Ralph and I gave rod building a shot this winter, too, but it didn't quite work out. I've switched to building rods at the local fly shop in town -- much less dangerous. You see, Ralph is a skilled "Southern Engineer" and can build anything (drift boats, motor scooters, kitchen cabinets, generators, outhouses) out of only junked car parts and dead trees. On a very limited income, he couldn't stand the idea of paying 60 bucks for a rod drying rig and another 60 bucks for a cork lathe. So he built a sort of two-in-one unit from an old washing machine motor, a belt and pulley set 'borrowed' from Vern's drill press, and a bunch of scrap lumber.

"You're sure this thing spins at the right RPM, Ralph?" I asked him as I put my new rod on the motor seat (made from an old wheelbarrow tire) with fresh epoxy on the thread wraps.

"You bet," Ralph assured me. "I did the math for the gear ratios and chose the pulleys myself, and checked it with a tachometer. Put the lever to the left for drying rods at 18 RPM , put it to the right for turning cork handles at 1800 RPM."

I set it for 18 RPM, and hit the power switch. As my rod spun up to 1800 RPM, it came off the motor seat and speared shattered graphite pieces into the shop ceiling at high speed. Ralph said "Or was that 18 RPM on the right, and 1800 on the left?"

Anyway, that's why I've been building my rods down at the fly shop recently. Ralph has always been really bad at math.

Vern, on the other hand, is disgustingly well-organized and well-educated. His main winter fishing activity is indexing his fly boxes and the hackle in his tying kit on his fishing Palm Pilot PDA.

"You really need to get more organized, Danbob," he told me while we were fishing Fish Crick last fall. "Film cans stuffed full of shaggy flies just don't cut it anymore, as the trout are becoming increasingly selective. A good fisherman has to react rapidly to changing conditions on the river."

I have to admit that I was suitably impressed that time I fished with Vern. A hatch started coming off the river, and he whipped out a bug net and caught some of the teeming duns. He'd written a computer program on the PDA to quickly identify insects by entering some basic observation data, and his program already knew what to expect by the date, time, moon cycle, and calculated GPS position coordinates. After going about 6 questions deep into his program, he had the answer. "This is unequivocally an Ephemerella grandis," he lectured, "which calls for fishing a red quill. The PDA says that's in fly box 12, row 72, column 15." He started to dig out that box, but since box 12 was on his back, he twisted around a bit too much and the PDA fell into the river. It washed downstream quickly into a deep pool. Not a big deal, since the case was waterproof, but the hatch was coming off right now--no time to lose, and the trout were rising.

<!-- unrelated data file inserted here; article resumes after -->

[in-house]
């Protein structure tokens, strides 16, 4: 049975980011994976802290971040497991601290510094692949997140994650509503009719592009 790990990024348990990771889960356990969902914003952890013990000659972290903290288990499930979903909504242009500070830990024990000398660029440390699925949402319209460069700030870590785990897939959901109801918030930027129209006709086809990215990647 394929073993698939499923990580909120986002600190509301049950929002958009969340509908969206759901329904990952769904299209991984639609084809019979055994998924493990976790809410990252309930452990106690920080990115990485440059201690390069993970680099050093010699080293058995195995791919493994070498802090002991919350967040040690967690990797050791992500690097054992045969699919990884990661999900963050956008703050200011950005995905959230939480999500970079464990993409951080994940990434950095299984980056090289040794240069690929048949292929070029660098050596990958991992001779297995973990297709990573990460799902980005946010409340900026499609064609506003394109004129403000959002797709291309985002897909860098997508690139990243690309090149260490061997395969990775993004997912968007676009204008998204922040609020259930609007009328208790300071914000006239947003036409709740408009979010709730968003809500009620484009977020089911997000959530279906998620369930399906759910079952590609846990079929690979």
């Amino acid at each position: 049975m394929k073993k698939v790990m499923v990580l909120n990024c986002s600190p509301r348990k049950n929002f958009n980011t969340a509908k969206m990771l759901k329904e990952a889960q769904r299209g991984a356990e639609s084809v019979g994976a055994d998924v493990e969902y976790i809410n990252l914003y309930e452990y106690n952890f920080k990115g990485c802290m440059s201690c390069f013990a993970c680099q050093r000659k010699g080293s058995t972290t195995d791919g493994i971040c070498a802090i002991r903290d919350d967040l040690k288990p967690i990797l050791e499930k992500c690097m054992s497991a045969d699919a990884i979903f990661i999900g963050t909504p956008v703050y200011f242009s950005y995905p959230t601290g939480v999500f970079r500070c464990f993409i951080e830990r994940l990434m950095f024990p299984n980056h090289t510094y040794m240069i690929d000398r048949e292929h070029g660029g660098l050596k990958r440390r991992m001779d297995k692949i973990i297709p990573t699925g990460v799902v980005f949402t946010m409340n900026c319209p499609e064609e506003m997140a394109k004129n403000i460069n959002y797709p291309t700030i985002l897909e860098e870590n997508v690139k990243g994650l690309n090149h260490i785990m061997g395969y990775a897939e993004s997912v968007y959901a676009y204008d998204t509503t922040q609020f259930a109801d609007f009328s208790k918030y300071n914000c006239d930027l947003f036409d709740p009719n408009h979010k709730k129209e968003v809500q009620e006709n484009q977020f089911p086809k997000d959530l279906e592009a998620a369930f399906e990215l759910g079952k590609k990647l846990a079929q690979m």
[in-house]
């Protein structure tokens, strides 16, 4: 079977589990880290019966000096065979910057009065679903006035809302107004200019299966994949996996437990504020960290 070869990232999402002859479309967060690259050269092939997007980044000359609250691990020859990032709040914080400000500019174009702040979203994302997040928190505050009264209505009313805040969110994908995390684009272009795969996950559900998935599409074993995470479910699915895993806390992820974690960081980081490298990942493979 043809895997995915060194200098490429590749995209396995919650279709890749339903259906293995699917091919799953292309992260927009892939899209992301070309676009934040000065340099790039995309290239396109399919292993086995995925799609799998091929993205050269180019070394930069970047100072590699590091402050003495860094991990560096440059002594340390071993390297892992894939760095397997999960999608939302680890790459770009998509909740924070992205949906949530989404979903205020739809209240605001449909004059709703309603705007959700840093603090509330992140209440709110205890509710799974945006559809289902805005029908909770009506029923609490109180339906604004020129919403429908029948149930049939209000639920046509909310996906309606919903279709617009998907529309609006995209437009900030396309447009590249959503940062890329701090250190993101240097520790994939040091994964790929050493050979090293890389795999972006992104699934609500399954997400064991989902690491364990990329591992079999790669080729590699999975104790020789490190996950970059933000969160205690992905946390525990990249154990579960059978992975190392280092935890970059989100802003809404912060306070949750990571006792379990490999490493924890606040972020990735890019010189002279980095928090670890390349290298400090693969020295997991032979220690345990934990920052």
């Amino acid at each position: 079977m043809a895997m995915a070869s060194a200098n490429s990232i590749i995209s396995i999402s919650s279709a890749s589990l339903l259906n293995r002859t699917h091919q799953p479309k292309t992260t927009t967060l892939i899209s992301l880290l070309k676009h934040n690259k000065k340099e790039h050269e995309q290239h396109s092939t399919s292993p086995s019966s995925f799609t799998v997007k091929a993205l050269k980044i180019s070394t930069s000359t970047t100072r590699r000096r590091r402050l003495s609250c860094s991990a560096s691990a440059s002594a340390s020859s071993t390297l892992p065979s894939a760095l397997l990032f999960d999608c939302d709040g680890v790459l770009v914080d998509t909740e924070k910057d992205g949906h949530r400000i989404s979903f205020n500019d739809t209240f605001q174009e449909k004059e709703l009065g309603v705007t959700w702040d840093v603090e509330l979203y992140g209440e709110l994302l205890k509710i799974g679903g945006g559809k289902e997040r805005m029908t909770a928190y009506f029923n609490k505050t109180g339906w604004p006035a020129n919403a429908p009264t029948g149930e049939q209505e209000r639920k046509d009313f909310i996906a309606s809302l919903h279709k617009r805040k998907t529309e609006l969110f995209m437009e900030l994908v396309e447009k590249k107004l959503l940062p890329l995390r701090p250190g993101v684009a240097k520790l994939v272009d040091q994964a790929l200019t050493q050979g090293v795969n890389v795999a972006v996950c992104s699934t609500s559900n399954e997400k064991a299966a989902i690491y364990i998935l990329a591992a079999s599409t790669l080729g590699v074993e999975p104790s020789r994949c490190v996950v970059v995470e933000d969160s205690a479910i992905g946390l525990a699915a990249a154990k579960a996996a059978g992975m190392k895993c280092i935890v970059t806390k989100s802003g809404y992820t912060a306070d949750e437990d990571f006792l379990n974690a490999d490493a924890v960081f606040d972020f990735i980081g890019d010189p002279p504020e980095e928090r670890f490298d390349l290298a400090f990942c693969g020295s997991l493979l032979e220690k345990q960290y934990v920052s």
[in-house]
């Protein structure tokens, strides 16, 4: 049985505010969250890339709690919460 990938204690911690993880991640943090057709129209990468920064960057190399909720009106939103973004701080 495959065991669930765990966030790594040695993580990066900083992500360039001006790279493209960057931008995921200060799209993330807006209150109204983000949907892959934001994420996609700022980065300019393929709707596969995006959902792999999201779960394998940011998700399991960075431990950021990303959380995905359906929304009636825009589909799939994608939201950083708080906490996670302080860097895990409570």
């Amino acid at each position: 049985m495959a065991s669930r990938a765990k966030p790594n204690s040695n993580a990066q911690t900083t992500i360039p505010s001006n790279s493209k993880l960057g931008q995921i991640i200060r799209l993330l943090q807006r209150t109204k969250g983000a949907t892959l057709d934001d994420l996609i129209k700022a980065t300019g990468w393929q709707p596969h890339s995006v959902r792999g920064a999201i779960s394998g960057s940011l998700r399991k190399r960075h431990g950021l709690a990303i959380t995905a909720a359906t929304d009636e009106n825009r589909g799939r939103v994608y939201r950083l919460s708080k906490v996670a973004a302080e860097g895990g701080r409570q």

Not wanting to miss the chance to get Vern's goat, I yelled "That was box 11, row 16, column 43, right Vern?"

"No, it was......" Vern was really confused now.

Soon he was dumping box after box of neatly-sorted flies into a dirty old styrofoam coffee cup, frantically poking around for a red quill.

I couldn't resist the obvious comment. "I highly recommend filing your flies in some old film canisters, Vern. You can keep one for dries, one for nymphs, and one for streamers. No batteries required."

After Vern recovered from his apoplectic fit, I sold him a red quill from my dry fly film can for only five bucks--a bargain, considering the situation! We both caught fish, too.

That's the winter fishing wrap-up for January 2006, coming to you from frozen Fish Crick, high in the northern Colorado Rocky Mountains, courtesy of Fly Anglers Online. ~ DANBOB